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Tuesday, January 1, 2013

Giveaway and Book Review of Finding Claire Fletcher


Giveaway and Book Review of Finding Claire Fletcher
Sponsored by Innovative Online Book Tours

Welcome to Books, Books, and More Books.  I am pleased to share my review of this book with you.  Thank you for visiting and please come again.




Blurb : 




Down on his luck, Detective Connor Parks takes solace in the arms of a woman he meets at a local bar, but in the 
morning, Claire Fletcher is gone, leaving behind clues to a decade-old mystery—her own abduction. Perplexed and 
driven by an unsettling need to see Claire again, Connor must solve the mystery of her disappearance and find her once and for all.









About the Author:

Lisa Regan is a suspense novelist.  She has a Bachelor’s Degree in English and Master of Education Degree from Bloomsburg University.  She lives in Philadelphia with her husband and daughter. 

Contacts:

ONLINE LINKS:
Website: www.lisaregan.com
Facebook: http://www.facebook.com/pages/Lisa-Regan/189735444395923
Twitter: www.twitter.com/lisalregan  @lisalregan

BUY NOW LINK:
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Giveaway:

a Rafflecopter giveaway

Excerpt:

Chapter 1 ~ Finding Claire Fletcher ~Lisa Regan
I still saw her sometimes-the girl I used to be. She lived behind a locked door in my mind. The door that protected the last secret part of me. The last bastion I had that no one else could infiltrate or overcome. It was locked so securely that no one but me could force or tease it open.

Behind the door, the girl stood on the street corner waiting to cross, shielding her eyes from the sun with one slender hand. She was in the tenth grade and she was on her way to school. She had a backpack slung over her left shoulder. She wore jeans and a yellow cotton shirt.

Behind the door in my mind, I liked leaving the girl suspended on the street corner for as long as I could. Sometimes I just watched her stand there, shielding her eyes, vaguely aware of the cars whizzing by in front of her. She had a slight smile on her face. I wanted her to stay right there on the street corner forever, frozen in her peaceful beauty and teenaged innocence.

But she couldn’t stay there forever, not even behind the secret, locked door in my mind.
Eventually she crossed the street, walked the 30 feet or so . . . In my mind, however, she didn’t stop when she saw the man crouched next to his car, neck craning to peer beneath it, the backseat door hanging open next to him. In my mind she kept walking.
She never knelt down beside him to look beneath the car as he did, attempting to coax an imaginary but frightened kitten from beneath it. In my mind, the man didn’t smash her head off the door jamb and stuff her stunned, slack body unceremoniously into the backseat. These things never happened to the girl I used to be behind the locked, secret door in my mind.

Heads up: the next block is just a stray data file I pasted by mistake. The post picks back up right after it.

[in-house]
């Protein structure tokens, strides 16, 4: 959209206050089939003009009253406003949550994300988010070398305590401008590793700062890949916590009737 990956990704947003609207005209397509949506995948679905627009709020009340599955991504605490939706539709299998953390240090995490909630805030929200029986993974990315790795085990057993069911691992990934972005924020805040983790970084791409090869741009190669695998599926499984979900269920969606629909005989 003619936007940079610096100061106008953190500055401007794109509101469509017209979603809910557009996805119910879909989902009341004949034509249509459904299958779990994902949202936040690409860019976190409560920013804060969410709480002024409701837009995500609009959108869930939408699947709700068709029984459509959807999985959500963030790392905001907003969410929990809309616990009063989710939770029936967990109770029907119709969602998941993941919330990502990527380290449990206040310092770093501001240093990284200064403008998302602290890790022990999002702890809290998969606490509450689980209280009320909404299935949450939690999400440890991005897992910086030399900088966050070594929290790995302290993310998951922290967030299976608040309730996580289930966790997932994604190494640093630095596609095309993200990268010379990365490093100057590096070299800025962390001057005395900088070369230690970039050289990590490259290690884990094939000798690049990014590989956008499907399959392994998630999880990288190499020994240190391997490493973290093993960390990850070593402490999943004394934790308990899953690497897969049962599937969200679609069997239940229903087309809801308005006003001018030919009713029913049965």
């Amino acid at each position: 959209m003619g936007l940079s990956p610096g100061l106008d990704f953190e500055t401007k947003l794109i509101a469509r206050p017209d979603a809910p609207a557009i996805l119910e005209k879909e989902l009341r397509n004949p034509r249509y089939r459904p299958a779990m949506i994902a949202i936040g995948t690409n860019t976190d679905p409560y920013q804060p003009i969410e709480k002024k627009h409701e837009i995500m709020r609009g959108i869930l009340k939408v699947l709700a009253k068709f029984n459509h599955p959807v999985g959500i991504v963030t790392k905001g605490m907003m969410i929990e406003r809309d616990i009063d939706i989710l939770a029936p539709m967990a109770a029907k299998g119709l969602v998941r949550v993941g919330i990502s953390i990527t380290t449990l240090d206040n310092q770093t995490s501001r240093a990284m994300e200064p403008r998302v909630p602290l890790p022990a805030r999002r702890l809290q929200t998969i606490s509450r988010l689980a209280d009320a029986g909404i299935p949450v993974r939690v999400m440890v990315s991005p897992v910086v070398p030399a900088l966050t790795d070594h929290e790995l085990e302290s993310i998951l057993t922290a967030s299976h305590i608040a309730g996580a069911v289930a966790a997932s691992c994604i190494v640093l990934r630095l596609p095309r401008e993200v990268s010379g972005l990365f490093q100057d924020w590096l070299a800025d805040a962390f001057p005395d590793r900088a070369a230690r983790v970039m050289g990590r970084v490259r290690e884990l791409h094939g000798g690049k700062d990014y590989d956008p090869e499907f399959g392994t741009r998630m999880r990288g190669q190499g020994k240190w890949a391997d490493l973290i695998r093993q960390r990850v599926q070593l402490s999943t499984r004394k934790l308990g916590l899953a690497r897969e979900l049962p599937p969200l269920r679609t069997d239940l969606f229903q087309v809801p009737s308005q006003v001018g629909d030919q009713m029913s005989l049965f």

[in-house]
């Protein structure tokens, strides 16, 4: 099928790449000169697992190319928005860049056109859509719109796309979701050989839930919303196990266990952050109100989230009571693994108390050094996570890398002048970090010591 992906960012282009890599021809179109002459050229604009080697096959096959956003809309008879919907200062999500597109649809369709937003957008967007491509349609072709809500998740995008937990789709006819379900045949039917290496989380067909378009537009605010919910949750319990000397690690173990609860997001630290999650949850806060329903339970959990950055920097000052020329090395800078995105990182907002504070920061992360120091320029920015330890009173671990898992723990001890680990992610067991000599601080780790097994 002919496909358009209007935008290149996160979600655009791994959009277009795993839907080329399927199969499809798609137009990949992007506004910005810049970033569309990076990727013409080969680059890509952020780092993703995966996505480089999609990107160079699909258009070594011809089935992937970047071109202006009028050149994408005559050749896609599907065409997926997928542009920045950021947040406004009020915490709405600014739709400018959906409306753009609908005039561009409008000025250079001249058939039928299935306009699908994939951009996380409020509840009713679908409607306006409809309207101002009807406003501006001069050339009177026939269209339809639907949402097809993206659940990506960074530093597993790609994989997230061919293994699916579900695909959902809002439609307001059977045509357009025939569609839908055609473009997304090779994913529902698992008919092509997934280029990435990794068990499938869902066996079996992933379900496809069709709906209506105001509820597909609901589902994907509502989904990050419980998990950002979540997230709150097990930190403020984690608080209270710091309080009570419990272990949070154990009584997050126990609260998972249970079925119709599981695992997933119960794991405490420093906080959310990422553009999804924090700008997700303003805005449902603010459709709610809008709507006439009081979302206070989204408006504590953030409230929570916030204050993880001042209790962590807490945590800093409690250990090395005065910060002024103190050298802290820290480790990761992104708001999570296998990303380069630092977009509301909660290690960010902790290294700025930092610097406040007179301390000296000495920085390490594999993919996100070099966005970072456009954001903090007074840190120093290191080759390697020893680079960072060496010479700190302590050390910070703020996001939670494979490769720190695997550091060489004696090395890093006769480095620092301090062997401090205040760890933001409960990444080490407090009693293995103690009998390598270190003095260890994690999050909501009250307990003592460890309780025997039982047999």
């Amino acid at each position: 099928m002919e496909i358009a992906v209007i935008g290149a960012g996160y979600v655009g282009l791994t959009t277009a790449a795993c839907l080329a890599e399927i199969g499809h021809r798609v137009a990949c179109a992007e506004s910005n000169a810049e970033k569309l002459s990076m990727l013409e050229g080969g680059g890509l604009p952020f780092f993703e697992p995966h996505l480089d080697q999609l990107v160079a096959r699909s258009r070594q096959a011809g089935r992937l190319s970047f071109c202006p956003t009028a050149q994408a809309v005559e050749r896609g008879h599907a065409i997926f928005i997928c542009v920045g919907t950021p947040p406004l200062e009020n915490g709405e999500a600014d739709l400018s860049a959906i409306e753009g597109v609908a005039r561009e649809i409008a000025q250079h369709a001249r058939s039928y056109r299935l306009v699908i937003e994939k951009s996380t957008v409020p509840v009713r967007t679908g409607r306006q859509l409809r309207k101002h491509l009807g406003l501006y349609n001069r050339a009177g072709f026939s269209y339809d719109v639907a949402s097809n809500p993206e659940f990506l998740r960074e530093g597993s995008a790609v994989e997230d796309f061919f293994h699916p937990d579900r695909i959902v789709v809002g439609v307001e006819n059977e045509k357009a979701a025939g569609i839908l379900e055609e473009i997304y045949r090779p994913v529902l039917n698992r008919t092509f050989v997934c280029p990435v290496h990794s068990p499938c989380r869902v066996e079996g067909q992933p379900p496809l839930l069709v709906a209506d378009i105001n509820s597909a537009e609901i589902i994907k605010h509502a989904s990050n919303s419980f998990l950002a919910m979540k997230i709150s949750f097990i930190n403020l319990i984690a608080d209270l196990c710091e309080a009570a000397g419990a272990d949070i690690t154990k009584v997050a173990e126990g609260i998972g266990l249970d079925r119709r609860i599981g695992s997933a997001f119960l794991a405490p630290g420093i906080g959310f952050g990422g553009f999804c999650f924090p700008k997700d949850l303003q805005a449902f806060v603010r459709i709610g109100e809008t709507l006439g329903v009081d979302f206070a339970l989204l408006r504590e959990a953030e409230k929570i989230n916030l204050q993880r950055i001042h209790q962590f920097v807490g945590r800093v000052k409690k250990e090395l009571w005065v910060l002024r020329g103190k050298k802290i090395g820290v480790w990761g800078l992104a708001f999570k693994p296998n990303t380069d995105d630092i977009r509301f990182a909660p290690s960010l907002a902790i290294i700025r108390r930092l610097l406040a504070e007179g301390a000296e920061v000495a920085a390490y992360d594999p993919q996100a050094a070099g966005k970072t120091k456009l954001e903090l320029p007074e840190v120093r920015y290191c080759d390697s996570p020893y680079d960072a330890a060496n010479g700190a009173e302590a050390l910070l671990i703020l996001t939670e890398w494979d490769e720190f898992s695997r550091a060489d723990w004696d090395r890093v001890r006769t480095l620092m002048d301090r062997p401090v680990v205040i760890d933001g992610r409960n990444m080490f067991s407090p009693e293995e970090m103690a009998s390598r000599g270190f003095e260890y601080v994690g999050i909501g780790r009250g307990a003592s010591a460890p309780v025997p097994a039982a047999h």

I envisioned two alternatives for that girl. One was that she stood on the corner, shielding her eyes with one hand and when she stepped off the curb into the street, certain that the way was clear, she was crushed by an oncoming truck and killed instantly. There she lay in the street, limbs twisted and bent at odd angles, her thick red blood congealing on the pale asphalt. Her eyes were fixed upward, blank, unknowing. I liked this scenario because it did not involve the man who unmade her and took everything pure away from her.

The second alternative was that she did not cross the street. She decided to turn left instead of crossing and she avoided the man altogether. And so she went on with her life. She knew nothing of the abject horror she avoided. She was still innocent in that way.

This girl from scenario two lived a parallel life. I imagined that she was out there, still living my life. She went to her proms and high school graduation. She had a boyfriend and went off to college. The very second I thought about her, she was out there living the life I was supposed to live.

Maybe she was making plans to get married or have a child with someone. I liked to think of her that way, as if she still existed in some other dimension. I liked to think that someday I’d run into her and see in her face that in spite of what I’ve been through the girl I used to be is all innocence and light.

That when she smiles it’s beautiful and not broken.

Review
Excellently written, hard subject.  This is a story about a girl who is abducted and lives with her abductor for ten years because of her conditioning and fear.  It is also a story of hope because she survives, but it is a hard subject to read about.  Because of my background in social work I have, unfortunately, heard stories like this before… that doesn’t make it any easier to read about it.

This is one of those books that changes how you look at news stories.  Like other books I have read it impacted me deeply, but I would strongly recommend that it be read by those with a strong stomach and definitely by those who understand that the contents is somewhat graphic at times and very disturbing..

I give this book 4.5 out of 5 clouds.  While the subject matter is difficult, I recommend reading the book.


This product or book may have been distributed for review; this in no way affects my opinions or reviews.

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